I wipe the counter a final time, the microfibre rough under my fingers, and sigh as the black granite top sparkles back at me.
All neat and tidy.
I turn and find Suman standing there.
“Suman, you gave me a scare! Why are you standing here like an apparition? Do you want some snacks?”
Suman shuffles, his gaze on the floor I have just mopped. This is unlike my teen-aged son. Ever since he sprouted a faint mustache two years back, and his voice cracked, he avoids us like the plague. I chalked it down to the hormones raging inside his body. That my job and home don’t leave me with enough time on my hands, is a fact I conveniently banish to the back of hundred other thoughts clamoring for attention.
“Mumma,” he whispers,” You always say I can come to you about anything that is disturbing me. There is something I need to talk to you about.”
The words are so soft I can’t even register their deep undertones.
“You might want to sit down.” He says, the drawn out words giving rise to uneasiness in my heart. What can it be?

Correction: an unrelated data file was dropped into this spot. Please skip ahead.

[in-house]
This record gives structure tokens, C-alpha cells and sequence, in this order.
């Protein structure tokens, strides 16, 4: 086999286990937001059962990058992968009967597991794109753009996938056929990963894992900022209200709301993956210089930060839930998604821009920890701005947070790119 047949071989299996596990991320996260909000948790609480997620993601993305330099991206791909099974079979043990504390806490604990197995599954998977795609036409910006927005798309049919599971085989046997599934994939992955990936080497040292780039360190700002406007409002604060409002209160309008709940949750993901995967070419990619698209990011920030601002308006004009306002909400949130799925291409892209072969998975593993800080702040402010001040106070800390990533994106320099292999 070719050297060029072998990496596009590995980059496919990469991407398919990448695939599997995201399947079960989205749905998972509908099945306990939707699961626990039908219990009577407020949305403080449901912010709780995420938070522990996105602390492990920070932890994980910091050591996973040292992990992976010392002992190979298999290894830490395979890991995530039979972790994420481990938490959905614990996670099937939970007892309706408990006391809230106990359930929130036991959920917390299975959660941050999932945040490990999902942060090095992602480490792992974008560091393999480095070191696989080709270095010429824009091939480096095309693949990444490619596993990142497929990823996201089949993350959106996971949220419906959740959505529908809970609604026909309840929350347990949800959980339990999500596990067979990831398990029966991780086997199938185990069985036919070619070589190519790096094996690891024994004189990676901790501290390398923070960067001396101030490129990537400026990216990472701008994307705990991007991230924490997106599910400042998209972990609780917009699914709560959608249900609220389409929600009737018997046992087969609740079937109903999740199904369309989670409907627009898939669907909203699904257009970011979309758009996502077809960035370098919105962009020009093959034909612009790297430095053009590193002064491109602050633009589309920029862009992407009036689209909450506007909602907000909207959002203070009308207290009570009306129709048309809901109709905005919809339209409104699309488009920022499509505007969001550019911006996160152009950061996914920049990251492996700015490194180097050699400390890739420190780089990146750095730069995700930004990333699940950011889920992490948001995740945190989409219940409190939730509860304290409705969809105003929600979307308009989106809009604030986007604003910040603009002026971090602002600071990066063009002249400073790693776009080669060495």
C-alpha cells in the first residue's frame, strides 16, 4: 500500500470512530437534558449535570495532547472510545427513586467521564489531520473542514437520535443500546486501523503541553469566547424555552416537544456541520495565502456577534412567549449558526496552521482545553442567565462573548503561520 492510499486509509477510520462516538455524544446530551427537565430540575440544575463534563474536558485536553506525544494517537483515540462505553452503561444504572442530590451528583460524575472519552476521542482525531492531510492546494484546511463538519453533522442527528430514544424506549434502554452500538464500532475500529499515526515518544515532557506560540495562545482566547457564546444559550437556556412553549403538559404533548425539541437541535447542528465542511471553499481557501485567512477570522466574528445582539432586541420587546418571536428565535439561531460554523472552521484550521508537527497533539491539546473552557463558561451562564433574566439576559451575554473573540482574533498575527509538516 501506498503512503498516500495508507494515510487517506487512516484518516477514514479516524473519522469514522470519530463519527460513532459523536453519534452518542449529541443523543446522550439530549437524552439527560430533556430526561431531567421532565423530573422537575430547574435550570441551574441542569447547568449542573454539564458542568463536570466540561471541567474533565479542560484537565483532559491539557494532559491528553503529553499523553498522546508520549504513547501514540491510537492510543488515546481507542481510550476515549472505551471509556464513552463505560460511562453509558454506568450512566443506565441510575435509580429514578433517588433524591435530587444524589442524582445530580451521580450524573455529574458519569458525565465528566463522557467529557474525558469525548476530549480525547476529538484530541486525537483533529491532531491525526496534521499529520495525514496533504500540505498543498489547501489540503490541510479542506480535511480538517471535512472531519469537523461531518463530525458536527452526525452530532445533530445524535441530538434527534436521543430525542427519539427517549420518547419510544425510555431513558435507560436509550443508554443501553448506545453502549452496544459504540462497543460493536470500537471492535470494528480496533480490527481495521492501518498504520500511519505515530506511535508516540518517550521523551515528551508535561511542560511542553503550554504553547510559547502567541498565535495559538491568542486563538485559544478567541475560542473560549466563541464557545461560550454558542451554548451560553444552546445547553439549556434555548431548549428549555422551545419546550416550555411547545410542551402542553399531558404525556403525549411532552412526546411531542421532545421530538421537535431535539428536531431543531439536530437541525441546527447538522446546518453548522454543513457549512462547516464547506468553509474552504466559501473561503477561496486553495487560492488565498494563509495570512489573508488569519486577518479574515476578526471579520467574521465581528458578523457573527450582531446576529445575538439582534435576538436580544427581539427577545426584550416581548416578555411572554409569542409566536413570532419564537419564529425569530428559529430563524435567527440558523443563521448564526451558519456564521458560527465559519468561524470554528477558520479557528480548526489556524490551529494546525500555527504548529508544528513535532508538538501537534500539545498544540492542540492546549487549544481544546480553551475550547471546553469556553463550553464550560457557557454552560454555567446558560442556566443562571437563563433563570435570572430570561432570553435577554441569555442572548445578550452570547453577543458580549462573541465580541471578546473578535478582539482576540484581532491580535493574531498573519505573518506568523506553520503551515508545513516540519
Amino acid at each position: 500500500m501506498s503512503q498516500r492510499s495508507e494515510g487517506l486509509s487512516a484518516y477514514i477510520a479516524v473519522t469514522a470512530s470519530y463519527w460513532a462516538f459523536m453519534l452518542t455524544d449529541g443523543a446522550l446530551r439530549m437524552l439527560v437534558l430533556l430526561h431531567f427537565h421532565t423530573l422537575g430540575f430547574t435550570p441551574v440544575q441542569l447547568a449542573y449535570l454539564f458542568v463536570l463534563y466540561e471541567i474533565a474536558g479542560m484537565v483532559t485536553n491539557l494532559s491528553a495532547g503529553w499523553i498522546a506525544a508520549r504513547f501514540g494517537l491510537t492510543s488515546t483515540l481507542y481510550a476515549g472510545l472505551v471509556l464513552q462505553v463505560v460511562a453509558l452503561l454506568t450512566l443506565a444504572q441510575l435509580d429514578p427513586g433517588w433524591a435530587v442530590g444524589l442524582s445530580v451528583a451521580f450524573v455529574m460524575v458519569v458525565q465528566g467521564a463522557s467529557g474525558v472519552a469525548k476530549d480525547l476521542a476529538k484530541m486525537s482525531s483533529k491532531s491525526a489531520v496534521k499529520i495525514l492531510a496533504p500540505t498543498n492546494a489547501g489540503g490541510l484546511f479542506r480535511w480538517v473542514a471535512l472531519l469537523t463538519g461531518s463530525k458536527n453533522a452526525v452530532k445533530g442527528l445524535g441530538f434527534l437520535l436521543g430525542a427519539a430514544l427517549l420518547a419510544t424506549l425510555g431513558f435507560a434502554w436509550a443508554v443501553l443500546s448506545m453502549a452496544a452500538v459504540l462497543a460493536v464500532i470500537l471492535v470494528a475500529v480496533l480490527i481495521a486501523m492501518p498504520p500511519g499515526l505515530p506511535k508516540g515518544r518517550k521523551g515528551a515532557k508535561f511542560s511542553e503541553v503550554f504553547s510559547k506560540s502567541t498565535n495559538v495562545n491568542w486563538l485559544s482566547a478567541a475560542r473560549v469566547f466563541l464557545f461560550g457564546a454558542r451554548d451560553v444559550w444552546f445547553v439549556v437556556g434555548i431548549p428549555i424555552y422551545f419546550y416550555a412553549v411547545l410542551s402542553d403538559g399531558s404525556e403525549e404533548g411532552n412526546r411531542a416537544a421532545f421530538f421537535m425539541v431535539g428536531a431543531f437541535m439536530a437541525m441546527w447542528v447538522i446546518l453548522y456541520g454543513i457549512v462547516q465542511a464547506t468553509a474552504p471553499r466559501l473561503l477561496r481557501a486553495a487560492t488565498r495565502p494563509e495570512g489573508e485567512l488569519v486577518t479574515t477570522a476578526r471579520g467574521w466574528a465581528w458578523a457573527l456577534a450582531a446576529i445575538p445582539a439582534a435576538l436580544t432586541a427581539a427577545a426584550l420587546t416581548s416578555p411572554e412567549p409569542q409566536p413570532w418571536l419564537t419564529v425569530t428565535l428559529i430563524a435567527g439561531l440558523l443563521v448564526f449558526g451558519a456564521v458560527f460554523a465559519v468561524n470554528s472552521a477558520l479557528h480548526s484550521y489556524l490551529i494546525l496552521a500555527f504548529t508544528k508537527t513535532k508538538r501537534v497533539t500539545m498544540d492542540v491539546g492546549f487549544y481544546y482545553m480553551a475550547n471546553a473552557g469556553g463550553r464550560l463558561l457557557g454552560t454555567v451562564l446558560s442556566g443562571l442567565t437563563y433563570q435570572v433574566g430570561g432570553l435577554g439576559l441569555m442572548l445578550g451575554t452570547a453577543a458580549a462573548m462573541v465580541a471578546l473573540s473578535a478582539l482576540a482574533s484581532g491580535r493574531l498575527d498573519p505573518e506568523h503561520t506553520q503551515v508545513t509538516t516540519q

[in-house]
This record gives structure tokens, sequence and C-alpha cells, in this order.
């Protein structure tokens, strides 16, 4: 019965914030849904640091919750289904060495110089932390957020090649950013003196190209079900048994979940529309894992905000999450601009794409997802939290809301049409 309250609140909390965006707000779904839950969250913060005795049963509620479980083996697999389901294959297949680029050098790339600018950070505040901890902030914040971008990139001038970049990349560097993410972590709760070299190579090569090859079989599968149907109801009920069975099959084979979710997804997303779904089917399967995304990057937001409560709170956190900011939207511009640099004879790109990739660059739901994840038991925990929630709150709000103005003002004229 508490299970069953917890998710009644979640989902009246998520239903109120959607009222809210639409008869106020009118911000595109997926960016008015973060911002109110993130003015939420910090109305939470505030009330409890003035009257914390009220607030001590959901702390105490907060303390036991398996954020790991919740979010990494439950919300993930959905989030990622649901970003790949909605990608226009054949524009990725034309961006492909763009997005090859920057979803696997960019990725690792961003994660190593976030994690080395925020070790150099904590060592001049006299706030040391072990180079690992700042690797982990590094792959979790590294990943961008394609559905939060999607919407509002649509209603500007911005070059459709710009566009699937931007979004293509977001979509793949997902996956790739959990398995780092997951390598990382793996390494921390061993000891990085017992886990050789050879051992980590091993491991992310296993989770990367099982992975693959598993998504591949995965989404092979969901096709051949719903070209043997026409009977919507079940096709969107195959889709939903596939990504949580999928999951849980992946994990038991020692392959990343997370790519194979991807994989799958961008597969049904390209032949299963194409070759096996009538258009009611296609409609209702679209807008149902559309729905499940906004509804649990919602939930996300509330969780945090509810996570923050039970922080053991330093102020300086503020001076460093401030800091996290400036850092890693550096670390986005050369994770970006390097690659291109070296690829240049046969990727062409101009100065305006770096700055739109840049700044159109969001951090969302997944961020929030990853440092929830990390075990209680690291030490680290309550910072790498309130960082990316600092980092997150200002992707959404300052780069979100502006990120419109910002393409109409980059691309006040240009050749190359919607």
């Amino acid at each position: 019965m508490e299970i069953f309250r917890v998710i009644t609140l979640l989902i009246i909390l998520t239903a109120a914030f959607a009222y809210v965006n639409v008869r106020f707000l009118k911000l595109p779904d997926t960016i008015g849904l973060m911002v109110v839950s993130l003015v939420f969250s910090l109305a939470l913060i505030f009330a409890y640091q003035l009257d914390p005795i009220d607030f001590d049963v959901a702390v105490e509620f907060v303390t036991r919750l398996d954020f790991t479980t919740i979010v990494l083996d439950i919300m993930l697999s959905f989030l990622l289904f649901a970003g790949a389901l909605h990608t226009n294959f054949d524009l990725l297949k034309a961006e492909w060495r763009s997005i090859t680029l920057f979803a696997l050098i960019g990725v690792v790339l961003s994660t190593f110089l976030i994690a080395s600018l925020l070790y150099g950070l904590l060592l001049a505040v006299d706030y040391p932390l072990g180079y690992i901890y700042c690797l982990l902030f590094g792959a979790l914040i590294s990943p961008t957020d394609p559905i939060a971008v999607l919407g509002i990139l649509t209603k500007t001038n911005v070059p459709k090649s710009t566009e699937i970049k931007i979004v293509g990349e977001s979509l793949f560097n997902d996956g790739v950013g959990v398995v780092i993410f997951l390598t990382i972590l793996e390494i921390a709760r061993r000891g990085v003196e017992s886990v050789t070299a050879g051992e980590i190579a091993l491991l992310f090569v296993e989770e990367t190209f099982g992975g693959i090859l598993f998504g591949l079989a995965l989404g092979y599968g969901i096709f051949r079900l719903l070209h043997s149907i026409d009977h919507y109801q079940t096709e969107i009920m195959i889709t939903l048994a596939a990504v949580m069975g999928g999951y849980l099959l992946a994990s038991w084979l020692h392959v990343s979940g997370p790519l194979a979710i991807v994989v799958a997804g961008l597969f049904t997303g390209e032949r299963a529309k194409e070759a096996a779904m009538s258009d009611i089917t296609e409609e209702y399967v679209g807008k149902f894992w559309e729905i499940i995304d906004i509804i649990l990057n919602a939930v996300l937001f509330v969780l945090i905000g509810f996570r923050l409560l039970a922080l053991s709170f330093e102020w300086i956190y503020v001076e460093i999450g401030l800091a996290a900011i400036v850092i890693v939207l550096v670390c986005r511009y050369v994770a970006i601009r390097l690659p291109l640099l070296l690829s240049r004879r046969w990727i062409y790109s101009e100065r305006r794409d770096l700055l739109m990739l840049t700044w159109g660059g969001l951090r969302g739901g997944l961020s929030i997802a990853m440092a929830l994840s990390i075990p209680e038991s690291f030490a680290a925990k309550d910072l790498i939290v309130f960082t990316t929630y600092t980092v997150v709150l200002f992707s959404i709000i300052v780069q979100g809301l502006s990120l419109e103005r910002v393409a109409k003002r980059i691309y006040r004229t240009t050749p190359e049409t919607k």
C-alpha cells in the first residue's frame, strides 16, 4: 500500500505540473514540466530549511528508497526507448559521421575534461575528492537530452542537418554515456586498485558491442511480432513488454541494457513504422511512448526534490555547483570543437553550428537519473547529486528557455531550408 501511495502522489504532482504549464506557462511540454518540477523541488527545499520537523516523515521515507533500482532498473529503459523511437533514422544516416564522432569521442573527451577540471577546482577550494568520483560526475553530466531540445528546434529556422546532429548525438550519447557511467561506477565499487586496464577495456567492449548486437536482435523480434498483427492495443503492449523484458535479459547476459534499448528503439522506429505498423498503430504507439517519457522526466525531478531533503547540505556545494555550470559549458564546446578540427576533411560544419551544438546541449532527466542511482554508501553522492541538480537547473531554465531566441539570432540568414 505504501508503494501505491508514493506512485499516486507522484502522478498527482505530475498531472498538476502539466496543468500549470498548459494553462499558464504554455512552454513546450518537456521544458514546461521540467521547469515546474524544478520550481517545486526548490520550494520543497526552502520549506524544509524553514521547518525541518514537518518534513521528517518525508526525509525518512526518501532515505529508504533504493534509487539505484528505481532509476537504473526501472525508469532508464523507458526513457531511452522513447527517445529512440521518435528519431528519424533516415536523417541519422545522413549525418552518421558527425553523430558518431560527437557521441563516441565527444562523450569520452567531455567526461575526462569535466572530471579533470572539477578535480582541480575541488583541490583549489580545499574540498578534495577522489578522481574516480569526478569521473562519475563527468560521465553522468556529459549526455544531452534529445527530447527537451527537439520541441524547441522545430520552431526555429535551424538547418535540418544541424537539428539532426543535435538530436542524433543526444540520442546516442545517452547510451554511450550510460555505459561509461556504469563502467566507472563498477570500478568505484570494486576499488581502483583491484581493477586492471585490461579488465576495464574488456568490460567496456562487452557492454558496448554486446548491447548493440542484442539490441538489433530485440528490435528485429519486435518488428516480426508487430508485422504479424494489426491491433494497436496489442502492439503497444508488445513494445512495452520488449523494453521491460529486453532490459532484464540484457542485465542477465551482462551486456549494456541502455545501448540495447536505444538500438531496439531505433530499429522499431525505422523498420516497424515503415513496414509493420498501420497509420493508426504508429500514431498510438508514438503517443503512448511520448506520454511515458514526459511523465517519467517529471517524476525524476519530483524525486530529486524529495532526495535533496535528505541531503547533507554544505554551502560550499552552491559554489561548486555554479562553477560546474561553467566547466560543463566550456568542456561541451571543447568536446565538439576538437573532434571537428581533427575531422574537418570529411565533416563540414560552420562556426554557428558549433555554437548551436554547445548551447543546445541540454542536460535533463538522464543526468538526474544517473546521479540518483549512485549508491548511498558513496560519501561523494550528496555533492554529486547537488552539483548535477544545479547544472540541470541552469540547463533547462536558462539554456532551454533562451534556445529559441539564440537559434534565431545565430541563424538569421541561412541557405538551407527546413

He is so young, barely sixteen. What problems trouble him at such a young age? Friends being difficult? Bullying? Is he being bullied again? If he is, I will make sure his teachers hear of it.
He has been the frequent target of bullying from an early age. It is incomprehensible for me how the other kids do not see his kind sensitive nature. We live in a world where anyone different is demonized, and a boy who prefers the company of books more than his peers, is nothing less than an anomaly in their eyes.
Is it girl trouble? Kids these days start experimenting early. I will be happy if it involves girls. At least he is behaving like a teenager.
He sits me in a chair at the dining table and pours out his tale. It turns out his problem involves girls but I can’t be more shocked.
I look at his pleading face, begging for trust and understanding. Just like I had once sat at my mother’s feet, begging for her understanding about a boy. She had chosen not to believe in me. The affair hadn’t lasted, but my strained relations with my mother did. Will I be like my mother? No way.
“Let’s go shopping tomorrow,” I tell him. He grins, our hands held tightly, a promise of trust.
I wait before the trial room. He opens the door. No! I’ve to take care of the pronouns now. No more he/him but she/her.
The door opens and she steps out – barely recognisable in her new avatar.
It is her time to bloom, the way she wants.
It will be a long and difficult journey for both of us, assailed with doubts and setbacks. We both will struggle but at this moment she is happy, and that is all that matters.
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